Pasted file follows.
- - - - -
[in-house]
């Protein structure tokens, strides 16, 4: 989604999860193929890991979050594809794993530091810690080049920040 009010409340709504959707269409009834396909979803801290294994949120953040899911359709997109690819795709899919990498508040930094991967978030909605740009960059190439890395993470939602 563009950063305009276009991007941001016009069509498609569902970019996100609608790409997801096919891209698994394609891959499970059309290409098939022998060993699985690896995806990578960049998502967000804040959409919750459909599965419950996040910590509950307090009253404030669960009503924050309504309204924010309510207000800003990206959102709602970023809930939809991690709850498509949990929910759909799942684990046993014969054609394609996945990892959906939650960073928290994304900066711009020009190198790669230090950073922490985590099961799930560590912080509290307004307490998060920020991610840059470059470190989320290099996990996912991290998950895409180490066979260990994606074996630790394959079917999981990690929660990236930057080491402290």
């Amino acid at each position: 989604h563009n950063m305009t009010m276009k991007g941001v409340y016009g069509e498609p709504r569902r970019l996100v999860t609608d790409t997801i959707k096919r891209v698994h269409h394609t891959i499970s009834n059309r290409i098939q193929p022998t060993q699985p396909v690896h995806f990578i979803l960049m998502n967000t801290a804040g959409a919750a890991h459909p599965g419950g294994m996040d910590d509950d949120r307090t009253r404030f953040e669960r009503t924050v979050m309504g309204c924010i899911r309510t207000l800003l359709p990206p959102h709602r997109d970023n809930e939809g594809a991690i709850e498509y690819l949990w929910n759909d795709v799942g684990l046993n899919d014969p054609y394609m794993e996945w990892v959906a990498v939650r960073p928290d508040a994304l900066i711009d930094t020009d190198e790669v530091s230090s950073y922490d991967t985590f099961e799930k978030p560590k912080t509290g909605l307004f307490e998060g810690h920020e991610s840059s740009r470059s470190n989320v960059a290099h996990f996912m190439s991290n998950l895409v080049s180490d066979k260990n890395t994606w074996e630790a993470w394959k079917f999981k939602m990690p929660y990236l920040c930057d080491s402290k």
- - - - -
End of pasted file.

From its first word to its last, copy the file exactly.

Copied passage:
[in-house]
């Protein structure tokens, strides 16, 4: 989604999860193929890991979050594809794993530091810690080049920040 009010409340709504959707269409009834396909979803801290294994949120953040899911359709997109690819795709899919990498508040930094991967978030909605740009960059190439890395993470939602 563009950063305009276009991007941001016009069509498609569902970019996100609608790409997801096919891209698994394609891959499970059309290409098939022998060993699985690896995806990578960049998502967000804040959409919750459909599965419950996040910590509950307090009253404030669960009503924050309504309204924010309510207000800003990206959102709602970023809930939809991690709850498509949990929910759909799942684990046993014969054609394609996945990892959906939650960073928290994304900066711009020009190198790669230090950073922490985590099961799930560590912080509290307004307490998060920020991610840059470059470190989320290099996990996912991290998950895409180490066979260990994606074996630790394959079917999981990690929660990236930057080491402290």
């Amino acid at each position: 989604h563009n950063m305009t009010m276009k991007g941001v409340y016009g069509e498609p709504r569902r970019l996100v999860t609608d790409t997801i959707k096919r891209v698994h269409h394609t891959i499970s009834n059309r290409i098939q193929p022998t060993q699985p396909v690896h995806f990578i979803l960049m998502n967000t801290a804040g959409a919750a890991h459909p599965g419950g294994m996040d910590d509950d949120r307090t009253r404030f953040e669960r009503t924050v979050m309504g309204c924010i899911r309510t207000l800003l359709p990206p959102h709602r997109d970023n809930e939809g594809a991690i709850e498509y690819l949990w929910n759909d795709v799942g684990l046993n899919d014969p054609y394609m794993e996945w990892v959906a990498v939650r960073p928290d508040a994304l900066i711009d930094t020009d190198e790669v530091s230090s950073y922490d991967t985590f099961e799930k978030p560590k912080t509290g909605l307004f307490e998060g810690h920020e991610s840059s740009r470059s470190n989320v960059a290099h996990f996912m190439s991290n998950l895409v080049s180490d066979k260990n890395t994606w074996e630790a993470w394959k079917f999981k939602m990690p929660y990236l920040c930057d080491s402290k």